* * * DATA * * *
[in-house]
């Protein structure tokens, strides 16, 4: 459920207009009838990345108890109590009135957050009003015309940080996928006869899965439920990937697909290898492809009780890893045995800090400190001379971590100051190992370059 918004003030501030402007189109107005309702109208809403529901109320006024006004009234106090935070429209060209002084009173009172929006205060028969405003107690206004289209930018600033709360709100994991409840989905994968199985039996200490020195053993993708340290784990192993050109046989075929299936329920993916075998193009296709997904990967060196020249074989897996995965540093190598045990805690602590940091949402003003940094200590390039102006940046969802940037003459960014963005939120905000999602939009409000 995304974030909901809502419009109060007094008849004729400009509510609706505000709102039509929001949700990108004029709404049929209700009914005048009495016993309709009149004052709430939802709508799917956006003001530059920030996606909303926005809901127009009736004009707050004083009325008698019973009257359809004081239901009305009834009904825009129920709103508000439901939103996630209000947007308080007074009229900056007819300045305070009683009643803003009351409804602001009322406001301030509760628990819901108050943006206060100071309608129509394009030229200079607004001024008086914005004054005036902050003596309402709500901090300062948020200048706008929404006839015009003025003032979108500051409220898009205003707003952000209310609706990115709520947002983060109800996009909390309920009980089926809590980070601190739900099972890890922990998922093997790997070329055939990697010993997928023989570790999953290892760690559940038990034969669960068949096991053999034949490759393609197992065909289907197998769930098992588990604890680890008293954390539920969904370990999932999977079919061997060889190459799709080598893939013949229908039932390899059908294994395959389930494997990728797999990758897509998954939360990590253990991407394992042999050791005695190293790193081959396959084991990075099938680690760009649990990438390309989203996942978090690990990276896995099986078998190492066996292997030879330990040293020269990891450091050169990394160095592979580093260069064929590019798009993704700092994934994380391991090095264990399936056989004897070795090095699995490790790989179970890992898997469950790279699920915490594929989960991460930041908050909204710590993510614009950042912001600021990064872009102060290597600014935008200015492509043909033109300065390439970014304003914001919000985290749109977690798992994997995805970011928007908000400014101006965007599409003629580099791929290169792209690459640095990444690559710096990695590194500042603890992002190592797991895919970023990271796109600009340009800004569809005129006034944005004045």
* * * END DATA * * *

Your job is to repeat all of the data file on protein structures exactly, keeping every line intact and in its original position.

[in-house]
């Protein structure tokens, strides 16, 4: 459920207009009838990345108890109590009135957050009003015309940080996928006869899965439920990937697909290898492809009780890893045995800090400190001379971590100051190992370059 918004003030501030402007189109107005309702109208809403529901109320006024006004009234106090935070429209060209002084009173009172929006205060028969405003107690206004289209930018600033709360709100994991409840989905994968199985039996200490020195053993993708340290784990192993050109046989075929299936329920993916075998193009296709997904990967060196020249074989897996995965540093190598045990805690602590940091949402003003940094200590390039102006940046969802940037003459960014963005939120905000999602939009409000 995304974030909901809502419009109060007094008849004729400009509510609706505000709102039509929001949700990108004029709404049929209700009914005048009495016993309709009149004052709430939802709508799917956006003001530059920030996606909303926005809901127009009736004009707050004083009325008698019973009257359809004081239901009305009834009904825009129920709103508000439901939103996630209000947007308080007074009229900056007819300045305070009683009643803003009351409804602001009322406001301030509760628990819901108050943006206060100071309608129509394009030229200079607004001024008086914005004054005036902050003596309402709500901090300062948020200048706008929404006839015009003025003032979108500051409220898009205003707003952000209310609706990115709520947002983060109800996009909390309920009980089926809590980070601190739900099972890890922990998922093997790997070329055939990697010993997928023989570790999953290892760690559940038990034969669960068949096991053999034949490759393609197992065909289907197998769930098992588990604890680890008293954390539920969904370990999932999977079919061997060889190459799709080598893939013949229908039932390899059908294994395959389930494997990728797999990758897509998954939360990590253990991407394992042999050791005695190293790193081959396959084991990075099938680690760009649990990438390309989203996942978090690990990276896995099986078998190492066996292997030879330990040293020269990891450091050169990394160095592979580093260069064929590019798009993704700092994934994380391991090095264990399936056989004897070795090095699995490790790989179970890992898997469950790279699920915490594929989960991460930041908050909204710590993510614009950042912001600021990064872009102060290597600014935008200015492509043909033109300065390439970014304003914001919000985290749109977690798992994997995805970011928007908000400014101006965007599409003629580099791929290169792209690459640095990444690559710096990695590194500042603890992002190592797991895919970023990271796109600009340009800004569809005129006034944005004045």